From handlebars to pedals: Purveyors of bicycles extol the virtues of a proper fit
That massage table behind the counter at Zane’s Cycles isn’t there for free customer rubdowns.
Make no mistake, however. It’s part of a more pleasant bike riding experience — along with the video cameras, TV screen and computer equipment.
The gear is used for bike fitting, a process that involves matching a bicycle to a rider’s individual body measurements, flexibility, riding habits and personal expectations. It can be high-tech, low-tech or any tech in between.
“Every little adjustment matters,” explains Tom Girard, manager of Zane’s in Branford. “When you get the right fit, you generate more power, more easily.”
Bike shops have offered informal bike fitting advice for years. They help cyclists find a bicycle that’s the right height and alter the seat, handlebars and stem.
“Fitting has always been done,” says Bob Jacobson, owner of College Street Cycles in New Haven. “We find bike fitting to be most important for road biking, as more people shift from mountain bikes to road bikes. The biggest aspects of fitting are leg extension, proper saddle height, saddle position and handlebar angle and reach.”
Bike fitting sessions at College Street Cycles last 60-90 minutes. The cost is $75, plus an optional $25 for cleat adjustment.
“Unless people have a very specific fitting need, it’s about figuring out where they want to be, comfort-wise,” Jacobson says. “You want to find that balance between power and aerodynamics, and, especially for people who are new to biking, you have to get feedback from them.”
Matthew Feiner, owner of Devil’s Gear Bike Shop in New Haven, charges $50-$100 for a bike fitting that takes 45-90 minutes.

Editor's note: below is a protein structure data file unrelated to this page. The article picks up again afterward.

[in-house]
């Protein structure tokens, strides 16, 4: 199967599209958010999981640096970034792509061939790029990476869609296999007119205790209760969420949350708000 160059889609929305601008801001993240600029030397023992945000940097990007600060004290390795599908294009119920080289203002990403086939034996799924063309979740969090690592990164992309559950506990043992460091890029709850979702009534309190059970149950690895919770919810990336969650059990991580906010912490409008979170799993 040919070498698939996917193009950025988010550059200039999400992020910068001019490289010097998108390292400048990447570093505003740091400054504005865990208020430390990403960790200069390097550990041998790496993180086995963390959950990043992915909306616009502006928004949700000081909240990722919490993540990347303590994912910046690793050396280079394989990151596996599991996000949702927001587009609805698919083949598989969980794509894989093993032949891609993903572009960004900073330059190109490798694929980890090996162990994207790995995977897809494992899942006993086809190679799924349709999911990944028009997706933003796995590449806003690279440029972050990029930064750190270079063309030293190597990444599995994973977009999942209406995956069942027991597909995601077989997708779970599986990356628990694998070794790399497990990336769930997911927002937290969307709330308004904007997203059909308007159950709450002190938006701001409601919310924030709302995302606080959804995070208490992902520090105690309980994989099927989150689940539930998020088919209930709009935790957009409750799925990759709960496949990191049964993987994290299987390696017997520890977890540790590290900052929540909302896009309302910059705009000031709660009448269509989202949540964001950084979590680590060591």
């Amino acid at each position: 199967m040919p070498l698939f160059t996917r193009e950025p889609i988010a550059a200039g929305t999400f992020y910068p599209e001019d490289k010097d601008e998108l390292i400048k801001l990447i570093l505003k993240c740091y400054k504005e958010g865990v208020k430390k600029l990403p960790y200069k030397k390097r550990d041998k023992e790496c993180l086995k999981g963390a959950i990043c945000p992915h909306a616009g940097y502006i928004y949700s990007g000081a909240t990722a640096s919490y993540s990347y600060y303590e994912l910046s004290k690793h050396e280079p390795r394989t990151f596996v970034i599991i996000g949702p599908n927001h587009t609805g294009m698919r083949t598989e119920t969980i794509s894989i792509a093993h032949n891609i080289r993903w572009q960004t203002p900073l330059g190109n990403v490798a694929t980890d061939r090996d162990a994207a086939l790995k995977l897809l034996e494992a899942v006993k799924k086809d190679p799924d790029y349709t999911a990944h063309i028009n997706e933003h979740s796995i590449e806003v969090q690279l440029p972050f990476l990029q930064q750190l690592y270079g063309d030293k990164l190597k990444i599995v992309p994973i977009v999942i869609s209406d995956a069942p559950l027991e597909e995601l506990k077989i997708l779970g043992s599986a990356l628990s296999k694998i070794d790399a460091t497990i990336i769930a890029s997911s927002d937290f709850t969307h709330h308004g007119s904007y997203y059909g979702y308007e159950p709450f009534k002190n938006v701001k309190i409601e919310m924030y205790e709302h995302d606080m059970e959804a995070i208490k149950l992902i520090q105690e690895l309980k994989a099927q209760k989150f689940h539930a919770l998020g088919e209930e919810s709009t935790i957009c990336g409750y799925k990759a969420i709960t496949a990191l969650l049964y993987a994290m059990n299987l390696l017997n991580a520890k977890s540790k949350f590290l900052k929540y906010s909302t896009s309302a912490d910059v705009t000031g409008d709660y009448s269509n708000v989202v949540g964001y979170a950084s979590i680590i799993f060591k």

“Once you’re dialed in on a bike, it’s incredible,” Feiner says. “Most people are generally too far forward and too low on the bike.”
Feiner says bike fitting is a good idea for bike commuters looking to reduce any aches and pains they experience. “With each person, it’s different,” he says. “We start with the way they walk, the way their feet are on the ground.”
At Zane’s, the bike-fitting process usually takes three to four hours and costs $350. One of the shop’s employees, Greg Ciocci of New Haven, recently learned how to do bike fittings with specialized computer software.
“So many people are just out there riding their bikes, not realizing how much more fun it can be,” Ciocci says. “We can take someone on a hybrid (bike) who rides two times a week and make it so much more comfortable for them.”
On a recent morning, cyclist Augustine Filomena of New Haven comes in for a fitting with his black Specialized Roubaix bike. He’s dressed in his black bike jersey, shorts and cleats.
“I like going fast and being outdoors,” he says. “I was into cycling back in the ’70s, in New York, and about a year ago, I got interested in it again. I’ve noticed that adjustments make a big difference.”
Zane’s does its fittings near the center of the shop, behind the counter.
Ciocci starts by compiling measurements of Filomena’s bike: the distance from the top of the seat to the pedals, the distance from the front of the seat to the handlebars, etc.
He asks Filomena to get on his bike (which rests on a bike stand), so Ciocci can get a knee angle measurement. Ciocci also gets some video of Filomena riding in place.
“That’s good,” Ciocci says after a minute. “You can relax.”
Filomena explains that he wants to generate enough power while riding to complete the New Haven Century ride at the International Festival of Arts & Ideas. But he also wants to enjoy the ride.
This anecdotal information is critical, according to Ciocci. “I want to know the person’s goals and aspirations for the bike,” he says.
Next comes a lot of measurements of Filomena: the alignment of his hips, knees and ankles while standing up straight; the flexibility of his shoulders, quads and hamstring muscles; the angle of his feet.
Hours pass. Ciocci recommends a change in the placement of the cleats on Filomena’s shoes, an adjustment in the bike seat, new pedals and a different positioning of the handlebars.
“His seat was too low, right off the bat,” Ciocci confides. “That can create all kinds of issues.”
Jim Shelton can be reached at (203) 789-5664 or firstname.lastname@example.org.